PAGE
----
With a dominating performance at the Zone 6 Hunt Seat Finals hosted by Otterbein University April 9, Miami University’s hunt seat riding team rode away with the victory, which qualified them for Nationals.
Overall, the hunt seat team earned a score of 49 points, 13 points higher than second place University of Kentucky (UK).
Led by head coach Heather Pinnick, this is the first time the team has made it to Zones or Nationals since 2006.
“We’ve been working really hard and we were just going into it to just do our best,” Pinnick said. “We started our day with a winning ride and it just went on from there.”
Hunt seat is forward-seat riding; the horse’s movement and form are judged, as well as the rider’s equitation or position on the horse.
Whether competing on the flat or over the fences, the rider needs to have proper leg position with weight in the heels, good posture and have their eyes looking up.
Facing strong and experienced teams like the University of Findlay and UK, Miami’s hunt seat team took Zones by storm, placing in the top three spots for all eight team classes of the competition. Miami also placed in five of the eight individual classes.
Rider Tom Schoen was victorious in the Walk-Trot, while Krysten Kasting placed second in the Walk-Trot-Canter.
Maddie Macleod finished second in the novice flat class, while teammate Allie Drost rode away with the novice fences title.
At the intermediate level, Kelly Herdman won the flat class and Kitty Sarosy won the fences.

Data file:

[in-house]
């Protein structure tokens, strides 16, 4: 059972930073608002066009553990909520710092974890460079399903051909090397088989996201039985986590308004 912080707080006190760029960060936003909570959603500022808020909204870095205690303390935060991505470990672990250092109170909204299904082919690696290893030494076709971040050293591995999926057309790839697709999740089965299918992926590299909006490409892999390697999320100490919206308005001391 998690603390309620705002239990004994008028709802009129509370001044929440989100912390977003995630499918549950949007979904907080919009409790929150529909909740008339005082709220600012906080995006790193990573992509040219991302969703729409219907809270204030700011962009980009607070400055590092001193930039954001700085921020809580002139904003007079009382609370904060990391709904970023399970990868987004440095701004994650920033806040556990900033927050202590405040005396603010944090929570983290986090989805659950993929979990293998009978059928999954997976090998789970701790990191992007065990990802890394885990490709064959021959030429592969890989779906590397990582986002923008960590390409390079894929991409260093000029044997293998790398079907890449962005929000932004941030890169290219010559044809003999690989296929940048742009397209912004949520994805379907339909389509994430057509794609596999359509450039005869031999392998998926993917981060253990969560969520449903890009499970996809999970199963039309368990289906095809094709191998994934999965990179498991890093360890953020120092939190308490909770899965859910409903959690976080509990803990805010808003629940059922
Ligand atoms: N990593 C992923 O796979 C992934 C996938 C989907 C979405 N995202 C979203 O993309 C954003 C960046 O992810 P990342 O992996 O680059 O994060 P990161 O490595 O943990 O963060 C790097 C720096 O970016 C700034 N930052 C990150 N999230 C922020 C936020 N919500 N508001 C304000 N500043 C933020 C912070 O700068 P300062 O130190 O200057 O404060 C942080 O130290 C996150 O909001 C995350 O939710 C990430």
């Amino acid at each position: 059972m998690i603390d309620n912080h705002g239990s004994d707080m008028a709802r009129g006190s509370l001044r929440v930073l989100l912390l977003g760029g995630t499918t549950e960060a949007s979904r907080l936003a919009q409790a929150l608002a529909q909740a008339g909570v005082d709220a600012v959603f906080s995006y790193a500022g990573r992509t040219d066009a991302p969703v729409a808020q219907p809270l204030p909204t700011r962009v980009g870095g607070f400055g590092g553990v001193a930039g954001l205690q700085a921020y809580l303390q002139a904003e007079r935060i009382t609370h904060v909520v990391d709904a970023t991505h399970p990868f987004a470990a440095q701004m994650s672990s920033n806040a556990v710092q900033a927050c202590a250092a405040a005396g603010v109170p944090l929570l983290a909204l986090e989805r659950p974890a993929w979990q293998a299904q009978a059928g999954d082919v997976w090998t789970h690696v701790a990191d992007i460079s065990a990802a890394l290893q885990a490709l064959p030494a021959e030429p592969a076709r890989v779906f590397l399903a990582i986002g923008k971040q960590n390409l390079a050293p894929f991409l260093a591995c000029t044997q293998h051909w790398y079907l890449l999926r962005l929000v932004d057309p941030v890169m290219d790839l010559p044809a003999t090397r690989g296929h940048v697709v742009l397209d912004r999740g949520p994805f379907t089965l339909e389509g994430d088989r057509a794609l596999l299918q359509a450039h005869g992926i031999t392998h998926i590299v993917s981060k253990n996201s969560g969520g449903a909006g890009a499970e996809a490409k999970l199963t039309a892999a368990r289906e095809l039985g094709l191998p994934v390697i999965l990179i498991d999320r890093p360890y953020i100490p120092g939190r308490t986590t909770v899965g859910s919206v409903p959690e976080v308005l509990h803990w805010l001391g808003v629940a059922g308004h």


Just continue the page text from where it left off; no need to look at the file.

In the open level, the smallest division of all eight classes, Maddie Smith placed first in the flat class. Jamie Donovan jumped to a first place finish in the open fences class.
Compared to teams like Findlay and Kentucky, Miami has less experience at Zones and Nationals and does not have an indoor arena, which cuts the team’s practices down to one or two a week during the winter.
“No one expected us to do as well as we did, but we deserved it,” Donovan said.
In the individual classes, Emily Turville placed first in the Walk-Trot class. Kat Gitz finished fifth in the intermediate flat, but rode to a first place victory in the novice fences.
Jamie Yeager finished third in the intermediate fences and Smith finished seventh in the open flat.
“I could hear the team cheer for me even though I wasn’t competing for the team,” Gitz said. “It was as if I was competing for the team and that was really special. It shows that the team is very united.”
Over Gitz’s four years as a rider, the 60-person team has grown into a family. They give each other pep talks before competitions and have even made up team cheers. During Zones, the team held onto little four-leaf clover lucky charms the coaches had given them while a teammate was competing.
“We bring a whole new kind of spirit to Zones and the sport,” Gitz said.
The team will be weight lifting, swimming, and riding as many different horses as possible to get physically and mentally prepared for Nationals May 5 and 6. Kentucky is the second team from Zone 6 that will compete at Nationals. Findlay placed third at Zones, failing to qualify for Nationals for the first time in 10 years.